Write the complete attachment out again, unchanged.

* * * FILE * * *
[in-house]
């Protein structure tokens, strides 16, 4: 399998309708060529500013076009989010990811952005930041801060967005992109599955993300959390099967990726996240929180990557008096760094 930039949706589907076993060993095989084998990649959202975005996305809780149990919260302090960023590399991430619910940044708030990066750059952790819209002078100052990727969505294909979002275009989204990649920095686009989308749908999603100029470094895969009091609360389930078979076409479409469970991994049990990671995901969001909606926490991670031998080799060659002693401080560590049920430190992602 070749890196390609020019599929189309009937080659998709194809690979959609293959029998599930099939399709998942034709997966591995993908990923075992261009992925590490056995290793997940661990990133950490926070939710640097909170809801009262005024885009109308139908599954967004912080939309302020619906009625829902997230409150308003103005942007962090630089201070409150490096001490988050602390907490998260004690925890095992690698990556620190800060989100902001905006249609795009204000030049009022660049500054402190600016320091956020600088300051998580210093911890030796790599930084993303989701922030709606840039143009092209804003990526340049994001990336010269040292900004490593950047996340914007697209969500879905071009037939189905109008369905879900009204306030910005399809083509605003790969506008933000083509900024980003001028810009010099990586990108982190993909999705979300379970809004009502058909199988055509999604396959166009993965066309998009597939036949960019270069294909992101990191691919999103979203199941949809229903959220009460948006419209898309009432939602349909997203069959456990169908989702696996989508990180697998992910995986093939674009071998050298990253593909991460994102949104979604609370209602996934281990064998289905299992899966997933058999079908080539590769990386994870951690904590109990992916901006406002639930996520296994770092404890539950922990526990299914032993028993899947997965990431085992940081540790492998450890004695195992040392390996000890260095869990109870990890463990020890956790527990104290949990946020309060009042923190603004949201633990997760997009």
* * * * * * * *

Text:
[in-house]
């Protein structure tokens, strides 16, 4: 399998309708060529500013076009989010990811952005930041801060967005992109599955993300959390099967990726996240929180990557008096760094 930039949706589907076993060993095989084998990649959202975005996305809780149990919260302090960023590399991430619910940044708030990066750059952790819209002078100052990727969505294909979002275009989204990649920095686009989308749908999603100029470094895969009091609360389930078979076409479409469970991994049990990671995901969001909606926490991670031998080799060659002693401080560590049920430190992602 070749890196390609020019599929189309009937080659998709194809690979959609293959029998599930099939399709998942034709997966591995993908990923075992261009992925590490056995290793997940661990990133950490926070939710640097909170809801009262005024885009109308139908599954967004912080939309302020619906009625829902997230409150308003103005942007962090630089201070409150490096001490988050602390907490998260004690925890095992690698990556620190800060989100902001905006249609795009204000030049009022660049500054402190600016320091956020600088300051998580210093911890030796790599930084993303989701922030709606840039143009092209804003990526340049994001990336010269040292900004490593950047996340914007697209969500879905071009037939189905109008369905879900009204306030910005399809083509605003790969506008933000083509900024980003001028810009010099990586990108982190993909999705979300379970809004009502058909199988055509999604396959166009993965066309998009597939036949960019270069294909992101990191691919999103979203199941949809229903959220009460948006419209898309009432939602349909997203069959456990169908989702696996989508990180697998992910995986093939674009071998050298990253593909991460994102949104979604609370209602996934281990064998289905299992899966997933058999079908080539590769990386994870951690904590109990992916901006406002639930996520296994770092404890539950922990526990299914032993028993899947997965990431085992940081540790492998450890004695195992040392390996000890260095869990109870990890463990020890956790527990104290949990946020309060009042923190603004949201633990997760997009």